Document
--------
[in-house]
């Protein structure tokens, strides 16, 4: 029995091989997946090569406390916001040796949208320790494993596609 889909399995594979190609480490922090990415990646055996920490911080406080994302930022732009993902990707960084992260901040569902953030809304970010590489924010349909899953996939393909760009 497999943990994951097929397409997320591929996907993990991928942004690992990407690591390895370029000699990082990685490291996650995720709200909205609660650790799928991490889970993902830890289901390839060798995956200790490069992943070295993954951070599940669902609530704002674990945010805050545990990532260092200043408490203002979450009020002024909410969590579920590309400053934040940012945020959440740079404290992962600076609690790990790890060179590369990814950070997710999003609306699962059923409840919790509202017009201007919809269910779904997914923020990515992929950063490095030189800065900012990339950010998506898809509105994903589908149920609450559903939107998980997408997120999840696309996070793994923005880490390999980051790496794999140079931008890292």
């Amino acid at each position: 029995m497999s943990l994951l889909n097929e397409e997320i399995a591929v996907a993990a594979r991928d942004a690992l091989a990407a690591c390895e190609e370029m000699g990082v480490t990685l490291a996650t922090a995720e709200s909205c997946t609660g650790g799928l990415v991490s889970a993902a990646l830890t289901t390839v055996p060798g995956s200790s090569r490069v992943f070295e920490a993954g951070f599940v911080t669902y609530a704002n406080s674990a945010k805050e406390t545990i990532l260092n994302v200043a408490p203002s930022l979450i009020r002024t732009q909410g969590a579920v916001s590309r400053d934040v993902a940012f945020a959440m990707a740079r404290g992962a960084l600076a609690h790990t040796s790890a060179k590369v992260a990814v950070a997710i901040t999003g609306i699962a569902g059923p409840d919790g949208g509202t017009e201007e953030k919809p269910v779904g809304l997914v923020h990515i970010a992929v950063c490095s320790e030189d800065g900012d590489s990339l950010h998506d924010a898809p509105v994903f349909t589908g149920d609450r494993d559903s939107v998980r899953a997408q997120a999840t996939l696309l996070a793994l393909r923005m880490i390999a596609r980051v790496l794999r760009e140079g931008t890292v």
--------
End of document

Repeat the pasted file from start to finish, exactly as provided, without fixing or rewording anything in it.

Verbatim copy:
[in-house]
């Protein structure tokens, strides 16, 4: 029995091989997946090569406390916001040796949208320790494993596609 889909399995594979190609480490922090990415990646055996920490911080406080994302930022732009993902990707960084992260901040569902953030809304970010590489924010349909899953996939393909760009 497999943990994951097929397409997320591929996907993990991928942004690992990407690591390895370029000699990082990685490291996650995720709200909205609660650790799928991490889970993902830890289901390839060798995956200790490069992943070295993954951070599940669902609530704002674990945010805050545990990532260092200043408490203002979450009020002024909410969590579920590309400053934040940012945020959440740079404290992962600076609690790990790890060179590369990814950070997710999003609306699962059923409840919790509202017009201007919809269910779904997914923020990515992929950063490095030189800065900012990339950010998506898809509105994903589908149920609450559903939107998980997408997120999840696309996070793994923005880490390999980051790496794999140079931008890292």
């Amino acid at each position: 029995m497999s943990l994951l889909n097929e397409e997320i399995a591929v996907a993990a594979r991928d942004a690992l091989a990407a690591c390895e190609e370029m000699g990082v480490t990685l490291a996650t922090a995720e709200s909205c997946t609660g650790g799928l990415v991490s889970a993902a990646l830890t289901t390839v055996p060798g995956s200790s090569r490069v992943f070295e920490a993954g951070f599940v911080t669902y609530a704002n406080s674990a945010k805050e406390t545990i990532l260092n994302v200043a408490p203002s930022l979450i009020r002024t732009q909410g969590a579920v916001s590309r400053d934040v993902a940012f945020a959440m990707a740079r404290g992962a960084l600076a609690h790990t040796s790890a060179k590369v992260a990814v950070a997710i901040t999003g609306i699962a569902g059923p409840d919790g949208g509202t017009e201007e953030k919809p269910v779904g809304l997914v923020h990515i970010a992929v950063c490095s320790e030189d800065g900012d590489s990339l950010h998506d924010a898809p509105v994903f349909t589908g149920d609450r494993d559903s939107v998980r899953a997408q997120a999840t996939l696309l996070a793994l393909r923005m880490i390999a596609r980051v790496l794999r760009e140079g931008t890292v």